On a typical evening at Nanuchka, a popular Georgian restaurant in the middle of Israel\’s bustling Tel Aviv, music fills the air and alcohol flows freely.
Until a few years ago, Nanuchka was just a conventional Georgian pub serving traditional food like khachapuri, a cheesy bread, and khinkali, a meat-stuffed dumpling.
But then Nana Shrier, the flamboyant owner of the venue, where the walls are adorned with erotic art, became a strict vegan – in what is said to be the most vegan country in the world per capita.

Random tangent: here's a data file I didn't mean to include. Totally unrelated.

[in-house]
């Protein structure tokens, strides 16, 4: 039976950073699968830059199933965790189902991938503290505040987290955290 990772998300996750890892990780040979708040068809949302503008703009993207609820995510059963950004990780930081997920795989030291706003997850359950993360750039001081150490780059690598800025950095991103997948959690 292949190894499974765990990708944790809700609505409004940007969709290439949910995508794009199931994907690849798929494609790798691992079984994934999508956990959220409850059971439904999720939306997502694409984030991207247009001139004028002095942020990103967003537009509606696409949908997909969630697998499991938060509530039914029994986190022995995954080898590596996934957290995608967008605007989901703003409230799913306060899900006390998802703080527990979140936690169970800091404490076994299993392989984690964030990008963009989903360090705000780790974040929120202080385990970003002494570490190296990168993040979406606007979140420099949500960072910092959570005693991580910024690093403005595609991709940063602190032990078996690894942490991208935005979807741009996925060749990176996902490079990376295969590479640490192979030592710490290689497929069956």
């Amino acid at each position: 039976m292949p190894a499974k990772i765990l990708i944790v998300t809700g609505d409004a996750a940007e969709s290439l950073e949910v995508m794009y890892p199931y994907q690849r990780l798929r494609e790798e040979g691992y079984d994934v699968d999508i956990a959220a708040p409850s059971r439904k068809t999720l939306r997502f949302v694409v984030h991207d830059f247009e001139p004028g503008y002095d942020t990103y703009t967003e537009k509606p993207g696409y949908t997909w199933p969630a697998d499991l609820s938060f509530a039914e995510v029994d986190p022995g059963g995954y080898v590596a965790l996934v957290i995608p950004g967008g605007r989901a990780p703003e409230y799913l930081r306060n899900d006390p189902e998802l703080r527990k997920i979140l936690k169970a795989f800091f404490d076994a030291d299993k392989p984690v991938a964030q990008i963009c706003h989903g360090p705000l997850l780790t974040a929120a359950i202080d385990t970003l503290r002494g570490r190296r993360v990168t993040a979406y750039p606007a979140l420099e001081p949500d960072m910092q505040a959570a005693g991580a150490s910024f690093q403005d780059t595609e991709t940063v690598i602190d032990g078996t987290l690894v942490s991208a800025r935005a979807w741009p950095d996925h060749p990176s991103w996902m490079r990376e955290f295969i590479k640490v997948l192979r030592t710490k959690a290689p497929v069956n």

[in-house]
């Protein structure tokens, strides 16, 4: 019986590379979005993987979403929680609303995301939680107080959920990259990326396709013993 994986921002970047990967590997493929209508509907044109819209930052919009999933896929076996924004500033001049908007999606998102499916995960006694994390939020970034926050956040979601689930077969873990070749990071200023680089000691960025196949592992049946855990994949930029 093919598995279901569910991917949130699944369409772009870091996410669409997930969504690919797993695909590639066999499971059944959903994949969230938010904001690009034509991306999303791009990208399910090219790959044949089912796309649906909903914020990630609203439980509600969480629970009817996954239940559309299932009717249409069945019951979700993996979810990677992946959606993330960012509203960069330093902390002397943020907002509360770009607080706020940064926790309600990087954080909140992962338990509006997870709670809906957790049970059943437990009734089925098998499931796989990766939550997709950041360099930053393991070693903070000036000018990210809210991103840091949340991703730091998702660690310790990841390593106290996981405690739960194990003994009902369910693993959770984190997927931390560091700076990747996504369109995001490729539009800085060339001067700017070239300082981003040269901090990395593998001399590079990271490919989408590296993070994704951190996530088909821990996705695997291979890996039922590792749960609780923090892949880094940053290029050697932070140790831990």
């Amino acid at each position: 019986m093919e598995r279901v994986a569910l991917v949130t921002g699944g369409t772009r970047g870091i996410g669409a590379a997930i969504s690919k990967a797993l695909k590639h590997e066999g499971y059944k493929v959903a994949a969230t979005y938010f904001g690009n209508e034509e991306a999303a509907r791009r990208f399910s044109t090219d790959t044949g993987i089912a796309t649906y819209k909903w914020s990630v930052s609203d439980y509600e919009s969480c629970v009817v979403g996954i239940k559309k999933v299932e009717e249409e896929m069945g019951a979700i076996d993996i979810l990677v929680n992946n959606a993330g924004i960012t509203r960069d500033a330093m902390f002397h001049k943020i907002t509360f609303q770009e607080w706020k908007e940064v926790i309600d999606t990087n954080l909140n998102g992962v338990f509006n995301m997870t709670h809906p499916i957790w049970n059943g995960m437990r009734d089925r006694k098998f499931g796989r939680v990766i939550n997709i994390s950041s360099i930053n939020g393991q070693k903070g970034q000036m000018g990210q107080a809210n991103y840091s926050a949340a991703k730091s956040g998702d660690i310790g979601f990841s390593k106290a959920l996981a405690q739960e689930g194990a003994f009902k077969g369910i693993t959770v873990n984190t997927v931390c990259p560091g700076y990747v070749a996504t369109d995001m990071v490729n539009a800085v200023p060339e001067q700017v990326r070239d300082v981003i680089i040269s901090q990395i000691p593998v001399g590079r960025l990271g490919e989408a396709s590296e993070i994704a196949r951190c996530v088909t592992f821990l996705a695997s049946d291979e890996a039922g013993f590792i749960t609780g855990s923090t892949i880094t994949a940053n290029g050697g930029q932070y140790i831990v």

She decided to convert her entire restaurant to a meatless and dairy-free establishment despite being advised against it by friends and business colleagues.
Israelis are flocking to it – and business is more successful than ever.
Nana Shrier has seen business grow since converting her restaurant to vegan cuisine
For vegans, everything derived from animals is off-limits. Similar to – but stricter than – vegetarians, vegans do not eat eggs and cheese, or drink milk, and in some cases even avoid honey. Leather, wool and silk are forbidden.